Chicago. Chicago was rough, powerful, active; St. Louis

time:2023-12-03 08:49:11 source:Light Hands Net author:bird

But her plan bid fair to be deranged: Severne was not at the station: then came a change. Zoe was restless, and cast anxious glances.

Chicago. Chicago was rough, powerful, active; St. Louis

But at the second bell he darted into the carriage, as if he had just dispatched some wonderful business to get there in time. While the train was starting, he busied himself in arranging his things; but, once started, he put on his sunny look and prepared to be, as usual, the life and soul of the party.

Chicago. Chicago was rough, powerful, active; St. Louis

But, for once, he met a frost. Zoe was wrapped in impenetrable _hauteur,_ and Fanny in polite indifference. Never was loss of favor more ably marked without the least ill-breeding, and no good handle given to seek an explanation.

Chicago. Chicago was rough, powerful, active; St. Louis

No doubt a straightforward man, with justice on his side, would have asked them plumply whether he had been so unfortunate as to offend, and how; and this was what Zoe secretly wished, however she might seem to repel it. But Severne was too crafty for that. He had learned the art of waiting.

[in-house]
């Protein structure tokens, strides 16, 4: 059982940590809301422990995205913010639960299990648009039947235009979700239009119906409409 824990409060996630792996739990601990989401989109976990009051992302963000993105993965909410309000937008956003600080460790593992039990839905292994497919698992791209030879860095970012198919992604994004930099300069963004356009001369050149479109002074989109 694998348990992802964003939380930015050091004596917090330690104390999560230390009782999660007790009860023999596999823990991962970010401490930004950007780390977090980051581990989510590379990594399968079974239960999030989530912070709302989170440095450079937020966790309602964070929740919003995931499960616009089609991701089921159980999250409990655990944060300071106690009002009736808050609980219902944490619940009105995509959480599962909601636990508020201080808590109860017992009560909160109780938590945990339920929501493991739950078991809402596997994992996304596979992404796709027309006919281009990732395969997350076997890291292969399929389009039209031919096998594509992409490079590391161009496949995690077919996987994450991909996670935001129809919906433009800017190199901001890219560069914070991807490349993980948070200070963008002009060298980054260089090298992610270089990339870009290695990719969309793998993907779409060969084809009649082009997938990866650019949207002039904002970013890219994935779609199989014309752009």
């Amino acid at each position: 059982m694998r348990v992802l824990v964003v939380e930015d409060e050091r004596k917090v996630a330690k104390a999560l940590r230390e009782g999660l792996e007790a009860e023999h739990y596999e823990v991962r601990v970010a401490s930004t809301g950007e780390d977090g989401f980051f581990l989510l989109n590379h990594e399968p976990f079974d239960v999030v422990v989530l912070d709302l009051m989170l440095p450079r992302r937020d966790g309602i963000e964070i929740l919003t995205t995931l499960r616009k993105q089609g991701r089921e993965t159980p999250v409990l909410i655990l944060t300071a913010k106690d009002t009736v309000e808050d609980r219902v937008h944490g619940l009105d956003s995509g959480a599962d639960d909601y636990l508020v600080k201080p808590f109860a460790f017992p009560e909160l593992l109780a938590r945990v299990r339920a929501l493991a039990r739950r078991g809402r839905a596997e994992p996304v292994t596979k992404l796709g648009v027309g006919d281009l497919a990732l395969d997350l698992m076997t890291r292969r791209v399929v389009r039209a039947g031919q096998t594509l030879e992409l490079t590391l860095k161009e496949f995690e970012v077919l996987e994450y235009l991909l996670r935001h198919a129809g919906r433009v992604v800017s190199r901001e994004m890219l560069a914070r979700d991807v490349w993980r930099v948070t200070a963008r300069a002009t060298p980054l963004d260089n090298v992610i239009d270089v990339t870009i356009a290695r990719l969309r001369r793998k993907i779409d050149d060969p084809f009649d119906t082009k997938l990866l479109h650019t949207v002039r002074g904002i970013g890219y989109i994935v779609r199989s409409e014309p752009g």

After a few efforts at conversation and smooth rebuffs, he put on a surprised, mortified, and sorrowful air, and awaited the attack, which he felt would come soon or late.

This skillful inertia baffled the fair, in a man; in a woman, they might have expected it; and, after a few hours, Zoe's patience began to wear out.

The train stopped for twenty minutes, and, even while they were snatching a little refreshment, the dark locks and the blonde came very close together; and Zoe, exasperated by her own wounded pride and the sullen torpor of her lover, gave Fanny fresh instructions, which nobody was better qualified to carry out than that young lady, as nobody was better able to baffle female strategy than the gentleman.

This time, however, the ladies had certain advantages, to balance his subtlety and his habit of stating anything, true or false, that suited his immediate purpose.


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